The population demographics in Canada has undergone drastic changes over the last two decades with two evident trends. The first and notable trend is the rapidly aging population in Canada. For the first time, Canada has recorded a greater number of persons aged 65 and above than that of the teenagers below 15 years. What this means is that there is a big gap being created in the workforce. Although the current generation can fill those jobs, they are not yet ready given their tender age. It takes time to get an education and the necessary training. As a result, the employment gap continues to expand with every passing year.
Another trend in the Canadian demographics is that the number of immigrants is on the rise. In 2014, the country received over 250,000 immigrants. Most of them came through programs including the Skilled Worker, Skilled Trade, Canadian Experience, and Provincial Nominee Program (PNP) under the Express Entry System. Such programs have been set up for a reason but the number of immigrants is still not enough to meet the demographic gap. The senior generation is now retiring and the country now need more people to deal with the rising shortage of workers. However, the Canadian government has held a more conservative stand as far as attracting feign workers and polices are concerned. This means that the demographic gap is only expected to grow bigger and the country simply lacks the numbers to fill it. Countries with high standards of living share a common and unique trend whereby they record lower birth rate, high GDP, better income as well as an aging population. For example, Japan has the highest standards of living compared to any other part of the world and also has the oldest population. It is also worth noting that Japan has the lowest immigrant numbers globally. But should Canada follow the Japanese model?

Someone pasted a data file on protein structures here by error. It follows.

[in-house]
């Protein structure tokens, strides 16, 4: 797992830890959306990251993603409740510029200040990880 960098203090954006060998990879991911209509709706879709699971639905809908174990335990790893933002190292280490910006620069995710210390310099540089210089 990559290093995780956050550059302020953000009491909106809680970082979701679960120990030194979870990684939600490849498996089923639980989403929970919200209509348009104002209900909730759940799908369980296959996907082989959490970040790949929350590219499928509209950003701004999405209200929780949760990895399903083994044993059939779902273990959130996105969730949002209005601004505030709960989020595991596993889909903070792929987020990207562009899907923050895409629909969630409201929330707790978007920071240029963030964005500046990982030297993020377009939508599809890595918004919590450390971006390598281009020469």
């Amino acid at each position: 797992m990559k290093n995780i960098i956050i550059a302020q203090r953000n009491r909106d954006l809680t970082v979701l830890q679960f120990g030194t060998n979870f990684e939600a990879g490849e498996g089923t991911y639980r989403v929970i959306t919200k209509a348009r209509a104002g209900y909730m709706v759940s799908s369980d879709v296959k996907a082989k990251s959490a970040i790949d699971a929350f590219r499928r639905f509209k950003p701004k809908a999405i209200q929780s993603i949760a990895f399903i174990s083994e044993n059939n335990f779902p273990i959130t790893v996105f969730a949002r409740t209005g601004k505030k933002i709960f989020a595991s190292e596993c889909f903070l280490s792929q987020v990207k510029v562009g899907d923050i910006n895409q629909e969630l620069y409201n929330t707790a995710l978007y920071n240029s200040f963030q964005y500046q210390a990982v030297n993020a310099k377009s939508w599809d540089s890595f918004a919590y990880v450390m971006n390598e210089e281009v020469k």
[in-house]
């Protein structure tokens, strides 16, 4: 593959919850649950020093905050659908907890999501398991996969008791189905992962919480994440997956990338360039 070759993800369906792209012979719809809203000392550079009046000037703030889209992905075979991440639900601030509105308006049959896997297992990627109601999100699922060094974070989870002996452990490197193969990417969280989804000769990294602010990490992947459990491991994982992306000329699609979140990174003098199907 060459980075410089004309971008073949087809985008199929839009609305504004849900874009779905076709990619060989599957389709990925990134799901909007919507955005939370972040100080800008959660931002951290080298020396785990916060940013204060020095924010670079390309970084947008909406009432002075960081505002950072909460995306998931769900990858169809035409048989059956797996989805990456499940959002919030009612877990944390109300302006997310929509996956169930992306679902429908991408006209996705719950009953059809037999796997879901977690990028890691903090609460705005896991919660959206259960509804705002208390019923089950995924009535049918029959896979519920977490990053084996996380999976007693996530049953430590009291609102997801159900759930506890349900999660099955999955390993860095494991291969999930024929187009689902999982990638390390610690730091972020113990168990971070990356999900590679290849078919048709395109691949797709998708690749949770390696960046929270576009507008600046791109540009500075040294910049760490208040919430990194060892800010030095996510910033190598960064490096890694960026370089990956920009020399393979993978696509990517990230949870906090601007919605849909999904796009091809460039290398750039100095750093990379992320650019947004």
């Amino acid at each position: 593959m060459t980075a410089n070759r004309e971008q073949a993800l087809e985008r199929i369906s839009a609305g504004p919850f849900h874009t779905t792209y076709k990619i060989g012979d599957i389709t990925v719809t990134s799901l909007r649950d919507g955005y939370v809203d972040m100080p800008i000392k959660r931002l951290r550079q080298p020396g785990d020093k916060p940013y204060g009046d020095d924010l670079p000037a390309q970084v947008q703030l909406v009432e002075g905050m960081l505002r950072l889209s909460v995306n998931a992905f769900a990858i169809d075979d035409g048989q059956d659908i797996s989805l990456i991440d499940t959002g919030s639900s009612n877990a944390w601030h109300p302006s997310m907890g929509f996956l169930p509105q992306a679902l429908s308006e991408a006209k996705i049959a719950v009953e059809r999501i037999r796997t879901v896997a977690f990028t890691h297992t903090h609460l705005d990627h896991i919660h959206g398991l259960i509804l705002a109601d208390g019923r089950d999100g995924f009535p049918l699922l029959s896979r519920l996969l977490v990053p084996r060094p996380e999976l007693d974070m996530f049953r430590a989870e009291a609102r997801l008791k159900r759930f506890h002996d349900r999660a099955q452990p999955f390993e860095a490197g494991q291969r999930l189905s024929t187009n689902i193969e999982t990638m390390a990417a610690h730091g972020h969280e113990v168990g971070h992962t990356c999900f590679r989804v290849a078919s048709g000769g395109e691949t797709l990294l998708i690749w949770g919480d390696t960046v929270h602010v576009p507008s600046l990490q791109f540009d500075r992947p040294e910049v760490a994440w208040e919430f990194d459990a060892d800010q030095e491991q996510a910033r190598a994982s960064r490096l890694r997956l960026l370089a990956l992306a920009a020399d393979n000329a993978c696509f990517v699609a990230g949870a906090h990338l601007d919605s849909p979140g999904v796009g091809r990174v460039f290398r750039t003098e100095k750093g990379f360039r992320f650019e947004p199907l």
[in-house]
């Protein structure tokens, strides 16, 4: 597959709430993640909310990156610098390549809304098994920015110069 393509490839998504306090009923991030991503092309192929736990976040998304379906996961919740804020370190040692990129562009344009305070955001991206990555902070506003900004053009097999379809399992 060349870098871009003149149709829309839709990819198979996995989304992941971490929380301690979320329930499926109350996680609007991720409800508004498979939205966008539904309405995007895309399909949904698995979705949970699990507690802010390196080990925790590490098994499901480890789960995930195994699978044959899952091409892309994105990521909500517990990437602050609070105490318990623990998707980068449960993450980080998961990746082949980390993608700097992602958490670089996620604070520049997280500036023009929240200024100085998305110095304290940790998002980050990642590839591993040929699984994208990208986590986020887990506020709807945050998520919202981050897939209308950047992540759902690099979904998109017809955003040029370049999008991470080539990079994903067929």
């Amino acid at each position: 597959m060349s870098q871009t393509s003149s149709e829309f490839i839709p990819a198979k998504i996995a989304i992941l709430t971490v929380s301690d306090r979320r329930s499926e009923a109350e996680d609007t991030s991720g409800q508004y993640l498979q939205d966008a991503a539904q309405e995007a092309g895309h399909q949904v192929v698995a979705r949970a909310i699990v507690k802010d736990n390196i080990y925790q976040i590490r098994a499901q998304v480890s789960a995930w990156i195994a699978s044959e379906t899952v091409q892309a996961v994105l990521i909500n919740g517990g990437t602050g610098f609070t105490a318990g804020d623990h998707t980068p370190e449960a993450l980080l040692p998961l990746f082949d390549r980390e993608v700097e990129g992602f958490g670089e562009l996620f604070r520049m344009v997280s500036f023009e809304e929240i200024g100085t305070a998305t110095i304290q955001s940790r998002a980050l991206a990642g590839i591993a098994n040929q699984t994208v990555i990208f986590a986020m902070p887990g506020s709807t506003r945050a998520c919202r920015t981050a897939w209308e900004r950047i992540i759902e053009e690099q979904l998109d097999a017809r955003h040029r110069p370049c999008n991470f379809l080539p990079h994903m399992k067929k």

The answer is no simply because the problem of an aging population is not a crisis. For a country the size of Canada, the population is quite low. Since the nation is a resource driven economy, it has plenty of work for the new immigrants as long as they are qualified.
Although Canada is recording a high number of seniors, compared to the other countries such as Norway, Japan, and Britain, the number that Canada is dealing with is not that high. Canada’s renowned think tank C.D. Howe Institute has reported that the surge in the number of immigrants into Canada over the past few years has had insignificant effect on compensating for the aging population. They have created more jobs instead of filling the existing ones.
What is the solution?
The government may be forced to push back the retirement age considering the fact that the life expectancy is now higher and people are enjoying healthier lives. Another option is investing in programs that will help to create more jobs for the younger generations and the skilled immigrants.
Demographic Gap Locally
- In 2011, Markham was actually younger than Canada on average, with a median age of under 40 compared to Canada’s median age of 40.6.
- Scarborough is also very young, with more children and youth than many other parts of the GTA.
- Vaughan is younger even than Markham, with a 2011 median age under 38 years of age.